New Florida law will require sea level studies for coastal construction projects
Thousands of residents living in U.S. coastal communities will be affected by sea rise by 2045 and Florida is in the crosshairs of climate change. In the Sunshine State, sea levels around the state are rising as much as one inch every three years, and tidal flooding in some areas of the state have increased 352 percent since 2000. Rising seas, a population crowded along the coast, porous bedrock, and the relatively common occurrence of tropical storms, hurricanes and storm surge put more real estate and people at risk from sea level rise in Florida, than any other state by far. Some 2.4 million people and 1.3 million homes — nearly half the risk nationwide — sit within 4 feet of the local high tide line and scientists forecast that in the next 15 years, Florida sea levels will rise six inches.
An important step in addressing the encroaching ocean in a state with more than 1,300 miles of shoreline and where two-thirds of the 22 million residents live along the coast has just occurred. Passed on June 30 and effective on July 1, 2021, the Florida Legislature enacted a new Public Financing of Construction Projects law that prohibits state-financed construction of certain structures in coastal areas after a specified date, without first taking certain steps regarding a sea-level impact projection study (coastal construction is limited to public projects that rely on state money). Contractors that move forward on publicly funded projects without performing an impact projection study could have to reimburse the state for all or part of the money spent on the project. Under the new law, public construction projects would have to take into account rising sea levels, flooding, and the potential for damage to increasingly fragile coasts. The bipartisan bill was signed into law by Governor Ron DeSantis June 29.
The new law creates a new term, the “SLIP study.” A SLIP study means a sea-level impact projection study. According to this new law, beginning one year after the date the rule developed by the state’s Department of Environmental Protection (DEP), a state-financed constructor may not commence construction of a coastal structure without:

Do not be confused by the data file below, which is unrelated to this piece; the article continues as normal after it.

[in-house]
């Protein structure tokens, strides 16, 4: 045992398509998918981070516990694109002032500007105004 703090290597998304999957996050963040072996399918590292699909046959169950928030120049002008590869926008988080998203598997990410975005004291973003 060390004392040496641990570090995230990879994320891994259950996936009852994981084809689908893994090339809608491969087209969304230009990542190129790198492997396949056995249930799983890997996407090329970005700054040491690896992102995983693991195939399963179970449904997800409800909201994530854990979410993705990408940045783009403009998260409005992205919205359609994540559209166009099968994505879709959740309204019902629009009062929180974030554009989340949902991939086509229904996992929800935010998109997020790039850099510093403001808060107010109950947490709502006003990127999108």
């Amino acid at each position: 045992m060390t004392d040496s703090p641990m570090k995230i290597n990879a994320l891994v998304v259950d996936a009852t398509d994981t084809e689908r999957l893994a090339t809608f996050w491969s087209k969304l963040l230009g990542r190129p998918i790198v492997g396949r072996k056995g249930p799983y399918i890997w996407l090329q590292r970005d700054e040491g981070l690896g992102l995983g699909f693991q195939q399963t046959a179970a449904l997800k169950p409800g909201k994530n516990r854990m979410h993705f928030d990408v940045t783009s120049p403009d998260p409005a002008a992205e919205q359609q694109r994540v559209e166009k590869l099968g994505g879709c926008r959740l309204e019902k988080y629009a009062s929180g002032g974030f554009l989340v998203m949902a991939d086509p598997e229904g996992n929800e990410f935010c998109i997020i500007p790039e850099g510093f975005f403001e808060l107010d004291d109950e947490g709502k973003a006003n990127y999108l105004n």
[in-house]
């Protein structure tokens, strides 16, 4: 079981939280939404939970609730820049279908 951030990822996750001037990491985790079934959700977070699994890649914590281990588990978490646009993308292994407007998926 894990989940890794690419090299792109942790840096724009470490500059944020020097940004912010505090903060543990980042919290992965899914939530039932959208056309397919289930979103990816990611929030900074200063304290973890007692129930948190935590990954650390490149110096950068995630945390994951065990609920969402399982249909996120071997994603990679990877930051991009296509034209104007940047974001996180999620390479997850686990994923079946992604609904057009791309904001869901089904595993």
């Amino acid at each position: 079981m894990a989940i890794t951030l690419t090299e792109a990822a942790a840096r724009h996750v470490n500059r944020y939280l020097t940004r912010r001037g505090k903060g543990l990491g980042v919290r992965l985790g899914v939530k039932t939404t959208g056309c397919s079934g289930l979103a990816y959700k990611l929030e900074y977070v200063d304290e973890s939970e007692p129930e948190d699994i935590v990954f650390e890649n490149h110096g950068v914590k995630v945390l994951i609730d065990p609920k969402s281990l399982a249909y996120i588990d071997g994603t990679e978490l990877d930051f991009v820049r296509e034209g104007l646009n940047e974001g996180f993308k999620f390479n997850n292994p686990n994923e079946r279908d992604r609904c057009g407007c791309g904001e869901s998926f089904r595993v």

- Conducting a SLIP study that meets the requirements established by the Department;
- Submitting the study to the Department;
- Receiving notification from the Department that the study was received and that it has been published on the Department’s website for at least 30 days.
The Slip Study rule must be effective one year after the date it is finalized and applies only to projects not yet commenced as of the date the rule is finalized. The rule may not apply retroactively to projects that commenced before the date the rule is finalized. According to the new law, Florida DEP would not be able to issue the new rule on sea-level rise studies until after July 1, 2021, and, the new law delays required compliance for one year after that.
The new SLIP study will require the constructor using state funds to:
- Use a systematic, interdisciplinary, and scientifically accepted approach in the natural sciences and construction design in conducting the study;
- Assess the flooding, inundation, and wave action damage risks relating to the coastal structure over its expected life or 50 years, whichever is less.
Furthermore, the SLIP assessment must take into account potential relative local sea-level rise and increased storm risk during the expected life of the coastal structure or 50 years, whichever is less, and, to the extent possible, account for the contribution of sea-level rise versus land subsidence to the relative local sea-level rise. The assessment must also:
- Provide scientific and engineering evidence of the risk to the coastal structure and methods used to mitigate, adapt to, or reduce this risk;
- Consider available scientific research and generally accepted industry practices;
- Provide the mean average annual chance of substantial flood damage over the expected life of the coastal structure or 50 years, whichever is less;
- Analyze potential public safety and environmental impacts resulting from damage to the coastal structure, including, but not limited to, leakage of pollutants, electrocution and explosion hazards, and hazards resulting from floating or flying structural debris.
- Provide alternatives for the structure’s design and siting, and how such alternatives would impact the risks specified in the law, as well as the risk and cost associated with maintaining, repairing, and constructing the coastal structure.
Finally, the new Florida law admonishes that, if a state-financed constructor commences construction of a coastal structure but has not complied with the SLIP study requirement, the department may institute a civil action to:
- Seek injunctive relief to cease further construction of the coastal structure or enforce compliance;
- If the coastal structure has been completed or has been substantially completed, seek recovery of all or a portion of state funds expended on the coastal structure.